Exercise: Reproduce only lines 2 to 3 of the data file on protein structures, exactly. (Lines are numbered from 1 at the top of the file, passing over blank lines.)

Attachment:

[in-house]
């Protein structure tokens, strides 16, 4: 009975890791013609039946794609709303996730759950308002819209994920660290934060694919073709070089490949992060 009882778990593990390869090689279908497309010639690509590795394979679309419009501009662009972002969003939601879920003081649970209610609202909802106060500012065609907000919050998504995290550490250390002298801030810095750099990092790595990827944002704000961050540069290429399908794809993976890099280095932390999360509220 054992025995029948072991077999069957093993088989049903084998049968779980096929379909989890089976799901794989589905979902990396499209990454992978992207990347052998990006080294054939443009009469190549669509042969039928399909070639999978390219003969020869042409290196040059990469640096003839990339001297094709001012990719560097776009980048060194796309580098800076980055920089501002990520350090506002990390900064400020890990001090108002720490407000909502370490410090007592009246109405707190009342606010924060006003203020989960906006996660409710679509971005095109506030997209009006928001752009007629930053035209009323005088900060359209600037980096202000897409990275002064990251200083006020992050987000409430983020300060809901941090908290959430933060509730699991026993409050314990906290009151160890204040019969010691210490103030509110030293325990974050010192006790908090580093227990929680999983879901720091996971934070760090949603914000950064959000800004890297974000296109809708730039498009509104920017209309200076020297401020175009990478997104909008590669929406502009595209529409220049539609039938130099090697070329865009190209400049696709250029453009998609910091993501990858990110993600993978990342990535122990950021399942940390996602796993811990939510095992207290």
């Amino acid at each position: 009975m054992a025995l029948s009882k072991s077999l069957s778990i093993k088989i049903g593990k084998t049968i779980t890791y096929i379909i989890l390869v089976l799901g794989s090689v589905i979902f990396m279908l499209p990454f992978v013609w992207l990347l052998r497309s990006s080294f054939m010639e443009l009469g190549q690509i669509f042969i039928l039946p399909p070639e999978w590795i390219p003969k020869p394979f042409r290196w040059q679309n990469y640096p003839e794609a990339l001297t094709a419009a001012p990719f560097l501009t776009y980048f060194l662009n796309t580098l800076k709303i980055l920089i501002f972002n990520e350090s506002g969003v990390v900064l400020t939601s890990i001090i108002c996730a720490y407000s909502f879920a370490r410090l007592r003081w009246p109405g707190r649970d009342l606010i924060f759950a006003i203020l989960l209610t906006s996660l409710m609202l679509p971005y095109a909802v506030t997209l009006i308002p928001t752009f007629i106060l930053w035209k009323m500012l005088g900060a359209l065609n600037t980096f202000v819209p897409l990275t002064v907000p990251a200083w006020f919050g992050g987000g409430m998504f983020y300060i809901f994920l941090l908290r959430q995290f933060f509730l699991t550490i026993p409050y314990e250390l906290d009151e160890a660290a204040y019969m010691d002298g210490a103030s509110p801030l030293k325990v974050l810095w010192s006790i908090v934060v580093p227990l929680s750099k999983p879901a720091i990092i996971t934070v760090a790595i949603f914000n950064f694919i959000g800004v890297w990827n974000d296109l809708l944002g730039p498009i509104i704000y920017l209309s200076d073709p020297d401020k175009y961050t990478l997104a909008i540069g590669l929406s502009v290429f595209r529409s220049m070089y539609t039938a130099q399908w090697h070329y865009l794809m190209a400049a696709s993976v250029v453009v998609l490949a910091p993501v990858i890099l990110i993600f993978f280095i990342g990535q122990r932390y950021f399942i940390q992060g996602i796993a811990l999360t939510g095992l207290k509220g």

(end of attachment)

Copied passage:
């Protein structure tokens, strides 16, 4: 009975890791013609039946794609709303996730759950308002819209994920660290934060694919073709070089490949992060 009882778990593990390869090689279908497309010639690509590795394979679309419009501009662009972002969003939601879920003081649970209610609202909802106060500012065609907000919050998504995290550490250390002298801030810095750099990092790595990827944002704000961050540069290429399908794809993976890099280095932390999360509220 054992025995029948072991077999069957093993088989049903084998049968779980096929379909989890089976799901794989589905979902990396499209990454992978992207990347052998990006080294054939443009009469190549669509042969039928399909070639999978390219003969020869042409290196040059990469640096003839990339001297094709001012990719560097776009980048060194796309580098800076980055920089501002990520350090506002990390900064400020890990001090108002720490407000909502370490410090007592009246109405707190009342606010924060006003203020989960906006996660409710679509971005095109506030997209009006928001752009007629930053035209009323005088900060359209600037980096202000897409990275002064990251200083006020992050987000409430983020300060809901941090908290959430933060509730699991026993409050314990906290009151160890204040019969010691210490103030509110030293325990974050010192006790908090580093227990929680999983879901720091996971934070760090949603914000950064959000800004890297974000296109809708730039498009509104920017209309200076020297401020175009990478997104909008590669929406502009595209529409220049539609039938130099090697070329865009190209400049696709250029453009998609910091993501990858990110993600993978990342990535122990950021399942940390996602796993811990939510095992207290």
């Amino acid at each position: 009975m054992a025995l029948s009882k072991s077999l069957s778990i093993k088989i049903g593990k084998t049968i779980t890791y096929i379909i989890l390869v089976l799901g794989s090689v589905i979902f990396m279908l499209p990454f992978v013609w992207l990347l052998r497309s990006s080294f054939m010639e443009l009469g190549q690509i669509f042969i039928l039946p399909p070639e999978w590795i390219p003969k020869p394979f042409r290196w040059q679309n990469y640096p003839e794609a990339l001297t094709a419009a001012p990719f560097l501009t776009y980048f060194l662009n796309t580098l800076k709303i980055l920089i501002f972002n990520e350090s506002g969003v990390v900064l400020t939601s890990i001090i108002c996730a720490y407000s909502f879920a370490r410090l007592r003081w009246p109405g707190r649970d009342l606010i924060f759950a006003i203020l989960l209610t906006s996660l409710m609202l679509p971005y095109a909802v506030t997209l009006i308002p928001t752009f007629i106060l930053w035209k009323m500012l005088g900060a359209l065609n600037t980096f202000v819209p897409l990275t002064v907000p990251a200083w006020f919050g992050g987000g409430m998504f983020y300060i809901f994920l941090l908290r959430q995290f933060f509730l699991t550490i026993p409050y314990e250390l906290d009151e160890a660290a204040y019969m010691d002298g210490a103030s509110p801030l030293k325990v974050l810095w010192s006790i908090v934060v580093p227990l929680s750099k999983p879901a720091i990092i996971t934070v760090a790595i949603f914000n950064f694919i959000g800004v890297w990827n974000d296109l809708l944002g730039p498009i509104i704000y920017l209309s200076d073709p020297d401020k175009y961050t990478l997104a909008i540069g590669l929406s502009v290429f595209r529409s220049m070089y539609t039938a130099q399908w090697h070329y865009l794809m190209a400049a696709s993976v250029v453009v998609l490949a910091p993501v990858i890099l990110i993600f993978f280095i990342g990535q122990r932390y950021f399942i940390q992060g996602i796993a811990l999360t939510g095992l207290k509220g």